ST. PAUL — When the word leaked out last week that Rico Blasi would be the first Division I hockey coach at the University of St. Thomas, one of the first text messages he got was from a former college teammate.

Blasi and St. Thomas Academy coach Trent Eigner skated together at Miami University, and they will share a rink, as the Tommies and Cadets play under the same roof — for now — in Mendota Heights.

“As soon as this was announced, Trent sent me a picture of the door to the coaches’ office,” Blasi said with a smile, as he was formally introduced on the St. Thomas campus on Tuesday afternoon. The story served to illustrate that even as an “outsider” in the provincial Minnesota hockey community, Blasi has connections everywhere, and is ready to use them to help his new program make an unprecedented jump.

With his wife and daughters looking on from the front row, Blasi said the reasons for taking the job at one of the region’s most renowned Catholic colleges were clear.

“Family and faith have been the two cornerstones in my life ever since I can remember. They will be our guiding forces on and off the ice,” he said. “We will strive to be the best version of St. Thomas every day, inspired by our Catholic tradition to educate, be responsible and to work hard with integrity.”

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There is no transition period for Blasi and the Tommies. Their final season as a Division III program is done. When they next face a real opponent on the ice next fall, it will be as full-fledged members of the new Central Collegiate Hockey Association, recruiting against and playing against NCAA tournament teams like Minnesota State Mankato, Bemidji State, Lake Superior State and others.

In Blasi, who brings nearly 400 D-I wins to St. Thomas, the Tommies feel confident that they have the right man for the job.

“Clearly, Rico can coach,” said St. Thomas athletic director Phil Esten, rattling off a resume that includes a pair of Frozen Four trips with Miami, a national coach of the year honor and five coach of the year awards in the former incarnation of the CCHA. “We were looking for someone with demonstrated ability to build, lead and sustain a successful hockey program, with a deep understanding of culture, and how culture plays a role in building that over time. This is not a quick fix. We’re not not looking for shortcuts, this is a three- to five-plus-year build.”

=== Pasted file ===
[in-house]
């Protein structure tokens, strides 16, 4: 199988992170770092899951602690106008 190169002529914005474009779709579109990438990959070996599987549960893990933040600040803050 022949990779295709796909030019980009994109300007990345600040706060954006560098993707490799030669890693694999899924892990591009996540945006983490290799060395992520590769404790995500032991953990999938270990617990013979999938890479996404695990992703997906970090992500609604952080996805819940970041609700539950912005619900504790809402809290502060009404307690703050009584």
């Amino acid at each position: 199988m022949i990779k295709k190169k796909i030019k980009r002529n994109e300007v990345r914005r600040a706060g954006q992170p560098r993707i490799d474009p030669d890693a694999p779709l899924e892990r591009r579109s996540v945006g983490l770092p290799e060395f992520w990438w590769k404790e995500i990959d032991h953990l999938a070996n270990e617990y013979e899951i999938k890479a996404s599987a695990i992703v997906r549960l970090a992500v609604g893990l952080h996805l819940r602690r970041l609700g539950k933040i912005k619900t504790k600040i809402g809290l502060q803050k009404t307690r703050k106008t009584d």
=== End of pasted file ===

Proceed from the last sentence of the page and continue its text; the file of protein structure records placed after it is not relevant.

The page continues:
For Esten, it is somewhat familiar territory. A decade ago he was at Penn State in the early days of D-I hockey there, where they stressed culture and community as well as hockey, and brought in a Big Ten title in a notably quick time. Blasi acknowledged the handful of players from the Tommies’ final D-III team in the back of the room, and talked openly about the hundreds of experienced players available in the NCAA transfer portal, many of whom could be included on his first Tommies roster.

That is just one of the challenges that Blasi will need to tackle in the coming months. He also needs to fill out a coaching staff and said that process is underway with no set timeline. Recruiting is the top priority.

Further down the road is the question of a facility for the Tommies. They will continue to play in Mendota Heights for now, in a rink with bench seating for just under 1,000, and Esten said discussions about the building of a new, larger arena near the neighborhood campus will continue.

Blasi played at Miami and began his coaching career there in an arena that is similar to high school facilities in Minnesota. As coach, he helped oversee the design and construction of the RedHawks’ current arena, which is state of the art and seats 3,600. He said that in a more intimate setting like STA, they can create an intimidating environment. Others close to the program have hinted that in the near term the Tommies’ rivalry games versus teams like the Beavers and Mavericks, where ticket demand is expected to be higher, could be moved to places like Target Center in Minneapolis or Xcel Energy Center in St. Paul.

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Esten began the process of finding the first D-I hockey coach at St. Thomas about five months ago, and they interviewed around 10 people before offering the job to Blasi, who is originally from near Toronto. The coach acknowledged that he is not considered “one of us” in the minds of some Minnesotans, but added that at Miami he recruited in here successfully and some of his best RedHawks captains were from Minnesota.

“I’ve always admired the development model here and have always loved having Minnesotans on my teams,” Blasi said. “It will be a balance. We want to make sure that we’re getting the right fit for St. Thomas and we’re going to start at home. We’re going to be regionally good. There are a lot of local players that are going to want to come to St. Thomas. And there are a lot of players from other states that will want to come here as well.”

The Tommies finished 6-1-2 in their final D-III season, losing only to Bethel, in overtime, on March 3.